View Full Version : The Physical Connection
January 9th, 2008, 07:30 AM
Hi all, I have poured over the userís manual and this wonderful forum (and of the two, have learned the most here), and need help connecting the hardware. Iím just starting to put extra mics and dv cameras together and am finding that info on making the physical connection is sort of thin.
I want to connect a wireless lav mic system to my Canon XL2. I have a wired lav mic with a mini jack and no where to plug it in that I know of. Someone here on the forum said you need a mini jack to XLR adapter for that but be careful because you may also need a mono to stereo adapter. Where do I get one of those? My wired lav mic doesnít indicate whether itís stereo so should I assume itís mono?
So, while Iím shopping for a wireless lav mic system, Iím thinking what else will I need to make it work? Neither the camera manufacturer nor the mic folks address this fundamental piece of info. Is there a standard piece of connecting equipment in everyoneís bag but mine?
January 9th, 2008, 08:05 AM
Your post mixes issues regarding wired and wireless lavs so it's hard to know just what's what.
It's almost certain that your wired lav is mono - I've never heard of a stereo lav. But less clear is what sort of connection it does have ... you said it has a mini plug on it but there may be more to it than that. What mic is it and what is intended to connect to?
You XL2 has a front mini jack where the builtin mic goes and rear XLR connectors. Some wireless brands have mini outputs, some have XLR, and some come with cables for both. For example, the popular Sennheiser G2 receiver comes with two cables, one ending with a mini plug and the other ending with an XLR and you can pick which one to use depending on what the camera has as its input. If you pick one that only has a mini, you can get an adapter to plug it into one of your camera's XLR inputs for just a few dollars.
Mono to stereo adapter shouldn't be necessary - there's no reason to record dialog from one mono mic on both stereo channels - you can pan the one mono track wherever you want it to go in post.
January 9th, 2008, 09:55 AM
Thank you, Steve, the fog is beginning to clear! Since your reply, I tested the mic WITH the camera. I didn't know the mini jack was part of the front mic, just didn't think to unplug and take a look. Of course, that way you use the external mic or the built-in mic, but not both at the same time - now I get it. I understand, too, "pan the one mono track wherever you want it to go in post" from a Final Cut Pro point of view. However, your reply about that plus the mono-to-stereo comment helped me to better understand "how the camera's audio recording will behave once transferred into the computer and how it will affect my project."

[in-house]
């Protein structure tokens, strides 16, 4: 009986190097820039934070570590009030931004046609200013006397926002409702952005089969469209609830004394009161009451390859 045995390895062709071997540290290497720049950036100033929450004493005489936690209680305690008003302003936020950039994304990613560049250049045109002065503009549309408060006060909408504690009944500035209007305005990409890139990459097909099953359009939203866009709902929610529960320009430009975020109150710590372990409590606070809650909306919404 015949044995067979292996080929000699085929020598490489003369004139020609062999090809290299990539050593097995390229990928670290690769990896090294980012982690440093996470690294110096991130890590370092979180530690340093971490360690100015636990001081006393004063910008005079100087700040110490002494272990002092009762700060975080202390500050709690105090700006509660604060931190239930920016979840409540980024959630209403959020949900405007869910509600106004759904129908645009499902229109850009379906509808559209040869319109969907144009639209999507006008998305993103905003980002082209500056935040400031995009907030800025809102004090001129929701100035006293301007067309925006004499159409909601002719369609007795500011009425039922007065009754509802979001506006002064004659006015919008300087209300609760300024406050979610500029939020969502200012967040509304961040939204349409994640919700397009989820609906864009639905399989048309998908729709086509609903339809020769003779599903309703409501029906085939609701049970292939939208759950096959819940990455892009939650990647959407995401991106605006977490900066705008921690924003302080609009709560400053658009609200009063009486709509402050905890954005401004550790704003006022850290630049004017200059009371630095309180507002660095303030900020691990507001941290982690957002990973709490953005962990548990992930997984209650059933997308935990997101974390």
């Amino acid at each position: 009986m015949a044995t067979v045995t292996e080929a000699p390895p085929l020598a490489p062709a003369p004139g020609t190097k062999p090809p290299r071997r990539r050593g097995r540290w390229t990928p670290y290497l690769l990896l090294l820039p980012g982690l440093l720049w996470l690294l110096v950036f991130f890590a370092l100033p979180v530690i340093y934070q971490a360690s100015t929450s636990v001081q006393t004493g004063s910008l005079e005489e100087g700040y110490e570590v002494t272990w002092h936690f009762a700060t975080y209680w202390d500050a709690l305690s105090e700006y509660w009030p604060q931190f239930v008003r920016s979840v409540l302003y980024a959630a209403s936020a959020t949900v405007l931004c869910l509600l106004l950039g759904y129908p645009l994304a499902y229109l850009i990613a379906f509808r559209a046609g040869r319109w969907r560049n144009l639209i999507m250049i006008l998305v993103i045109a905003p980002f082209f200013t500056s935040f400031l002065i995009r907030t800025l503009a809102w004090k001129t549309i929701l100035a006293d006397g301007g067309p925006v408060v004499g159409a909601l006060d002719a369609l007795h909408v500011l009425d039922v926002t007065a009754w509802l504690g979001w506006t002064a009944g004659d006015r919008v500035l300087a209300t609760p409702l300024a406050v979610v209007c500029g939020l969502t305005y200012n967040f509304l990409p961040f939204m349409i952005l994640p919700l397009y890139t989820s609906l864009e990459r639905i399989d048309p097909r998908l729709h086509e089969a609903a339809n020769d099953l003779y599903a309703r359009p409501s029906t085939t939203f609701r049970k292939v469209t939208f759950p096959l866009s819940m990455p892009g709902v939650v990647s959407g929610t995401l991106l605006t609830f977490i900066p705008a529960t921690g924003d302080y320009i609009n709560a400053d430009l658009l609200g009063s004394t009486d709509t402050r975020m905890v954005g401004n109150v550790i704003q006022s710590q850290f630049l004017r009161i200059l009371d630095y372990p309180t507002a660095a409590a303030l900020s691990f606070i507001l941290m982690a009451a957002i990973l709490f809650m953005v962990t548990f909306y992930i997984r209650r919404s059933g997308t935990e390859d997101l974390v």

I have the Audio-technica ATR35a wired lav mic, very inexpensive, but great for practicing. Thanks for the wireless suggestion with both types of connecting cables. Funny, searching for "Sennheiser G2" returns a "sorry, no match" at sennheiserusa.com. I'll keep looking.
January 9th, 2008, 10:29 AM
The G2 is part of Sennheiser's "evolution" series of sets. We often call it the G2 here.
The ew 112 P G2 on this page is probably the one you want. You can find it in B&H's wonderful online catalog too (bhphotovideo.com)
January 9th, 2008, 06:01 PM
Thanks for suggesting a model, David, that's a great help to me.
January 9th, 2008, 07:17 PM
That's the one I have and I like it a lot.
By the way, in case it's not clear to you yet, you can always record one device in one channel and another device in the other channel. And you can do that whether you choose the RCA jacks, the XLR jacks or the front mic jack as your inputs. It's a bit more difficult to do that with the mic jack, but you'd rarely want to with the other, more direct and robust options available.
You can also record one mono device to both channels, and there can be situations where you might want to--such as recording at a normal level in one channel and a low level in the other channel, in case the main channel gets distorted by an overload from a loud passage. More likely for concert material than dialog, as Steve said, but not impossible there either if someone shouts.